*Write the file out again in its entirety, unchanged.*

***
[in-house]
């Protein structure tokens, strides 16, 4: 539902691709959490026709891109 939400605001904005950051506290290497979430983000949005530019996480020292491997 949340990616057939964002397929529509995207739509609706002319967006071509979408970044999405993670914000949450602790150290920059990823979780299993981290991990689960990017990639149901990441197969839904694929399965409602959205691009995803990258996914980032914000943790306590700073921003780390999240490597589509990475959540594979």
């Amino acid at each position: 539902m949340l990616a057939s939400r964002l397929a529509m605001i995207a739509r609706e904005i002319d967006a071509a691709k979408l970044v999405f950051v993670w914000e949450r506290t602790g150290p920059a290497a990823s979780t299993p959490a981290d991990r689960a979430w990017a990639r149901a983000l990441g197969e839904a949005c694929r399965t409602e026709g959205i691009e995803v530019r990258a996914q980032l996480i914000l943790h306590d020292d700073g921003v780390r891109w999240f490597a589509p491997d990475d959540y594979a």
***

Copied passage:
[in-house]
């Protein structure tokens, strides 16, 4: 539902691709959490026709891109 939400605001904005950051506290290497979430983000949005530019996480020292491997 949340990616057939964002397929529509995207739509609706002319967006071509979408970044999405993670914000949450602790150290920059990823979780299993981290991990689960990017990639149901990441197969839904694929399965409602959205691009995803990258996914980032914000943790306590700073921003780390999240490597589509990475959540594979």
């Amino acid at each position: 539902m949340l990616a057939s939400r964002l397929a529509m605001i995207a739509r609706e904005i002319d967006a071509a691709k979408l970044v999405f950051v993670w914000e949450r506290t602790g150290p920059a290497a990823s979780t299993p959490a981290d991990r689960a979430w990017a990639r149901a983000l990441g197969e839904a949005c694929r399965t409602e026709g959205i691009e995803v530019r990258a996914q980032l996480i914000l943790h306590d020292d700073g921003v780390r891109w999240f490597a589509p491997d990475d959540y594979a």